Residual Equity Theory

AAA

DEFINITION of 'Residual Equity Theory '

An accounting concept that says that common stockholders take the greatest risk when they buy into a company; therefore, they should have sufficient information about the company's financial standing and performance to make sound investment decisions. Residual equity is calculated by subtracting the claims of bondholders and preferred shareholders from the company's total assets.

INVESTOPEDIA EXPLAINS 'Residual Equity Theory '

Residual equity theory was developed by George Staubus, Professor Emeritus of Accounting at Berkeley's Haas School of Business. A company's residual equity holders take the greatest risk of all the company's stakeholders because they are the last in line to be repaid if the company goes under. Residual equity theory is one of several equity theories; the others are proprietary theory and entity theory.



RELATED TERMS
  1. Queuing Theory

    A mathematical method of analyzing the congestions and delays ...
  2. Preference Shares

    Company stock with dividends that are paid to shareholders before ...
  3. Common Stock

    A security that represents ownership in a corporation. Holders ...
  4. Convertible Bond

    A bond that can be converted into a predetermined amount of the ...
  5. Convertible Preferred Stock

    Preferred stock that includes an option for the holder to convert ...
  6. Convertibles

    Securities, usually bonds or preferred shares, that can be converted ...
Related Articles
  1. What is the difference between preferred ...
    Investing

    What is the difference between preferred ...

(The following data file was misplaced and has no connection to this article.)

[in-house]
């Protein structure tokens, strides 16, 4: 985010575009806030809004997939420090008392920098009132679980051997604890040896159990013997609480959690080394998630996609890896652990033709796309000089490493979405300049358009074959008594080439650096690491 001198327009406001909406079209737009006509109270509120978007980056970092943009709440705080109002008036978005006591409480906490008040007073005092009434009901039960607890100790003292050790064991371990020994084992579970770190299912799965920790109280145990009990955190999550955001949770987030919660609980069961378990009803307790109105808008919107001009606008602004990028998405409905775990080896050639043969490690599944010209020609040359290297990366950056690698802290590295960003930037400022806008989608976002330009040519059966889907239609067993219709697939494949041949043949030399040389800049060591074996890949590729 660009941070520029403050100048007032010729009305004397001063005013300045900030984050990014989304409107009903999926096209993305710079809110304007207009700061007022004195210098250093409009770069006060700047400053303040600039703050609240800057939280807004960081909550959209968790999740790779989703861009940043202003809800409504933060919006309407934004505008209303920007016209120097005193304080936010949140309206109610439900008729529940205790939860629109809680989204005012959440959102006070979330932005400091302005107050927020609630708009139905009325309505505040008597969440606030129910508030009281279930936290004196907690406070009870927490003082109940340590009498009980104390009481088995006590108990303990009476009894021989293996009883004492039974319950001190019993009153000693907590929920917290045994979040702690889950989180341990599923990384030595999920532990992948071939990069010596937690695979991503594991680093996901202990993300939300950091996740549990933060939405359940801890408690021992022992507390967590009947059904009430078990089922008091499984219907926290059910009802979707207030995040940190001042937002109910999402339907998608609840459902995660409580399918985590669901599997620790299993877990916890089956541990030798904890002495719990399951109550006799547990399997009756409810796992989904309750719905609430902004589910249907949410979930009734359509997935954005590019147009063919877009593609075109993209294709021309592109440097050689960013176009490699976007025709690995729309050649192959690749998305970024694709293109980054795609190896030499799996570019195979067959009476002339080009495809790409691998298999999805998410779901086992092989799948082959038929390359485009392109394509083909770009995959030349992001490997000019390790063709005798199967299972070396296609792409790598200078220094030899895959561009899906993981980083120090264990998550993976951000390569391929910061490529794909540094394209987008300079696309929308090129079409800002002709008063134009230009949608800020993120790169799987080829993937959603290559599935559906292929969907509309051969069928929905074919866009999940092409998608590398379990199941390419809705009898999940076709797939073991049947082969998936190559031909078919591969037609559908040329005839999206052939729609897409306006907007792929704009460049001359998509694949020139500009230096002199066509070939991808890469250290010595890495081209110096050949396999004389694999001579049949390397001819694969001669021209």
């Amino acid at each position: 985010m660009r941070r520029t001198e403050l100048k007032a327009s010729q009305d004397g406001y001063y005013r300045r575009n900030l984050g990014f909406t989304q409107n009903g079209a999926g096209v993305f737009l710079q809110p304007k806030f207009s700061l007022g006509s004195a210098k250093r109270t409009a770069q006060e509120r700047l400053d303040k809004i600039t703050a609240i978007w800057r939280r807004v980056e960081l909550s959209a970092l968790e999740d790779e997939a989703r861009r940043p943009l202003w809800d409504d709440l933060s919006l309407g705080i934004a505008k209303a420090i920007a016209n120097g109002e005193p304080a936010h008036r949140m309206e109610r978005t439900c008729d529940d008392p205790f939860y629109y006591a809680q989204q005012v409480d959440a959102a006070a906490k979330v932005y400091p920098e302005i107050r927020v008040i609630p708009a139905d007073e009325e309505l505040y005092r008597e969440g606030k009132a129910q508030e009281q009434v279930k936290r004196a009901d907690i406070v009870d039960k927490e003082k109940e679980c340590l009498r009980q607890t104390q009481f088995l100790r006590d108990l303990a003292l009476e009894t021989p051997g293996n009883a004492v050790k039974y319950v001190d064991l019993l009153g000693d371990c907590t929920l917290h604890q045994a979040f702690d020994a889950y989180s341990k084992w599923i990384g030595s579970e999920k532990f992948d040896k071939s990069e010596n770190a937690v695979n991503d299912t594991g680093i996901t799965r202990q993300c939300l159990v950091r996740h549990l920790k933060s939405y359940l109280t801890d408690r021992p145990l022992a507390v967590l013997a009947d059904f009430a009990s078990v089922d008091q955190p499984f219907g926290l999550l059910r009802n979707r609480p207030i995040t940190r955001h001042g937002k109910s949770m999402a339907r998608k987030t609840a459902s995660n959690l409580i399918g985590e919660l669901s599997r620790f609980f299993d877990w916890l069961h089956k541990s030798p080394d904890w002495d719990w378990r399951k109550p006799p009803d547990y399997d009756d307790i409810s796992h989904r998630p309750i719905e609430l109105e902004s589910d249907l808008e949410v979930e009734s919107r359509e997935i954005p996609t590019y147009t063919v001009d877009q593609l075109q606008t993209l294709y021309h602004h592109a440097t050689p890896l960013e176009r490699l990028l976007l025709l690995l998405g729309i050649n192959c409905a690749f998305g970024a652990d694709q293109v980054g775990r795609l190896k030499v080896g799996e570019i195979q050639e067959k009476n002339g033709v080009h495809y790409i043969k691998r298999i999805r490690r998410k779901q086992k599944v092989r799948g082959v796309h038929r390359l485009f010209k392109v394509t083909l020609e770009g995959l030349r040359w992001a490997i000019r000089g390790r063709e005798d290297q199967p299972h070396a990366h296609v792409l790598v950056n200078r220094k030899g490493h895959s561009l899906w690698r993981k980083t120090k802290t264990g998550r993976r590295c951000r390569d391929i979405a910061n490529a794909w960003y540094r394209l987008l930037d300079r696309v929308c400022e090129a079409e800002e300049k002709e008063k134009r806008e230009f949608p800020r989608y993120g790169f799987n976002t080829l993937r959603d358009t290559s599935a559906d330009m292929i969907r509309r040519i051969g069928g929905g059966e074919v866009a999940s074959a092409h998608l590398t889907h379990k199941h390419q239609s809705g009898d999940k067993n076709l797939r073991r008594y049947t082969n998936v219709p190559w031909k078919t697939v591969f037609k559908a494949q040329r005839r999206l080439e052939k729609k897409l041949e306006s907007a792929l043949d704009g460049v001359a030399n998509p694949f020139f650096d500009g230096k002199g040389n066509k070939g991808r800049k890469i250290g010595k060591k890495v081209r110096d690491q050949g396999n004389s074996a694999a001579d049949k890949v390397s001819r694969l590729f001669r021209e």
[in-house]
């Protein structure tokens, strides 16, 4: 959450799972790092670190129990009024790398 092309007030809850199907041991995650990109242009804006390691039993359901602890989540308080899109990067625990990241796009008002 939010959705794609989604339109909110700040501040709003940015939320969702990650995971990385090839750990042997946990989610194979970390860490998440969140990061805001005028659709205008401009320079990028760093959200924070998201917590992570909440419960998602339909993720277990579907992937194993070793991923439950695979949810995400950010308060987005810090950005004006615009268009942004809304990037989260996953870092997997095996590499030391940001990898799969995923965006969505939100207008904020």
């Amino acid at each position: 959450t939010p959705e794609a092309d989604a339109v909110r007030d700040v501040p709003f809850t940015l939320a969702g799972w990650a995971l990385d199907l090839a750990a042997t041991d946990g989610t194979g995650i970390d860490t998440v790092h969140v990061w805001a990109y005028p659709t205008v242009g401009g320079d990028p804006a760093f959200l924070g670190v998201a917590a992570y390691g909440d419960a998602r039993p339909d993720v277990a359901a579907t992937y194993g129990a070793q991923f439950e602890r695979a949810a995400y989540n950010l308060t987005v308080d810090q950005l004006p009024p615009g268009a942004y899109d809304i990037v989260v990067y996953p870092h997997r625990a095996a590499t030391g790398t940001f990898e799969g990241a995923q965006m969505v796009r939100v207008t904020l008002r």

2. Why do some preferred stocks have a ...
    Investing

    Why do some preferred stocks have a ...

  3. A Primer On Preferred Stocks
    Bonds & Fixed Income

    A Primer On Preferred Stocks

  4. Knowing Your Rights As A Shareholder
    Investing Basics

    Knowing Your Rights As A Shareholder

Hot Definitions
  1. Financing Entity

    The party in a financing arrangement that provides money, property, or another asset to an intermediate entity or financed ...
  2. Hyperinflation

    Extremely rapid or out of control inflation. There is no precise numerical definition to hyperinflation. Hyperinflation is ...
  3. Gross Rate Of Return

    The total rate of return on an investment before the deduction of any fees or expenses. The gross rate of return is quoted ...
  4. Debit Spread

    Two options with different market prices that an investor trades on the same underlying security. The higher priced option ...
  5. Leading Indicator

    A measurable economic factor that changes before the economy starts to follow a particular pattern or trend. Leading indicators ...
  6. Wage-Price Spiral

    A macroeconomic theory to explain the cause-and-effect relationship between rising wages and rising prices, or inflation. ...
Trading Center